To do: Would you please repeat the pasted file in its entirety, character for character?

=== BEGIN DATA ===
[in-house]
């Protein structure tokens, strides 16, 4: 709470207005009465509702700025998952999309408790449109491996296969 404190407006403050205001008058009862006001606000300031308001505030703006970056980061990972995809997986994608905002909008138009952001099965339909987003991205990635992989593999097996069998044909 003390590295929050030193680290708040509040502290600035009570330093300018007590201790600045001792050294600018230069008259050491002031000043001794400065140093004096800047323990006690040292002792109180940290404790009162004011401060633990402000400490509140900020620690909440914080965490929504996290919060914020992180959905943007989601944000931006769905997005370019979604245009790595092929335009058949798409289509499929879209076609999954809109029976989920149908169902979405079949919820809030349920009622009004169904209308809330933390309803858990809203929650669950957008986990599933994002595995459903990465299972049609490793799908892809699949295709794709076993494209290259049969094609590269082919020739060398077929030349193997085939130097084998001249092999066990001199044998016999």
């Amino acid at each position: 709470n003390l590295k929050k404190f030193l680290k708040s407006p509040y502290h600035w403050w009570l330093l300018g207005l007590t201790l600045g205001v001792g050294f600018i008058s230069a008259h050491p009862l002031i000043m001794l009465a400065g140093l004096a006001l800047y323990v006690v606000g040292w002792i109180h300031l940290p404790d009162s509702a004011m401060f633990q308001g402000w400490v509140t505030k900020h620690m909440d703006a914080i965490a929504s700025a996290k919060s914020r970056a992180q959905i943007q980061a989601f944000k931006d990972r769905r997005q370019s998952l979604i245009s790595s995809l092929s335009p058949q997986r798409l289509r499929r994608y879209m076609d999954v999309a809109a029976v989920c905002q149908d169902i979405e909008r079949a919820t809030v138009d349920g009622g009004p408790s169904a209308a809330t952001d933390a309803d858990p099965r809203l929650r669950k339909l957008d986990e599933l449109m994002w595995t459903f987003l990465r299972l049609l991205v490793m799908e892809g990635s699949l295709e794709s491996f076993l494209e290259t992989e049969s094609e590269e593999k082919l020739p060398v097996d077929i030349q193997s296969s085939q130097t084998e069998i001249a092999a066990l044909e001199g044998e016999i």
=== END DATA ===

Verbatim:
[in-house]
């Protein structure tokens, strides 16, 4: 709470207005009465509702700025998952999309408790449109491996296969 404190407006403050205001008058009862006001606000300031308001505030703006970056980061990972995809997986994608905002909008138009952001099965339909987003991205990635992989593999097996069998044909 003390590295929050030193680290708040509040502290600035009570330093300018007590201790600045001792050294600018230069008259050491002031000043001794400065140093004096800047323990006690040292002792109180940290404790009162004011401060633990402000400490509140900020620690909440914080965490929504996290919060914020992180959905943007989601944000931006769905997005370019979604245009790595092929335009058949798409289509499929879209076609999954809109029976989920149908169902979405079949919820809030349920009622009004169904209308809330933390309803858990809203929650669950957008986990599933994002595995459903990465299972049609490793799908892809699949295709794709076993494209290259049969094609590269082919020739060398077929030349193997085939130097084998001249092999066990001199044998016999």
């Amino acid at each position: 709470n003390l590295k929050k404190f030193l680290k708040s407006p509040y502290h600035w403050w009570l330093l300018g207005l007590t201790l600045g205001v001792g050294f600018i008058s230069a008259h050491p009862l002031i000043m001794l009465a400065g140093l004096a006001l800047y323990v006690v606000g040292w002792i109180h300031l940290p404790d009162s509702a004011m401060f633990q308001g402000w400490v509140t505030k900020h620690m909440d703006a914080i965490a929504s700025a996290k919060s914020r970056a992180q959905i943007q980061a989601f944000k931006d990972r769905r997005q370019s998952l979604i245009s790595s995809l092929s335009p058949q997986r798409l289509r499929r994608y879209m076609d999954v999309a809109a029976v989920c905002q149908d169902i979405e909008r079949a919820t809030v138009d349920g009622g009004p408790s169904a209308a809330t952001d933390a309803d858990p099965r809203l929650r669950k339909l957008d986990e599933l449109m994002w595995t459903f987003l990465r299972l049609l991205v490793m799908e892809g990635s699949l295709e794709s491996f076993l494209e290259t992989e049969s094609e590269e593999k082919l020739p060398v097996d077929i030349q193997s296969s085939q130097t084998e069998i001249a092999a066990l044909e001199g044998e016999i």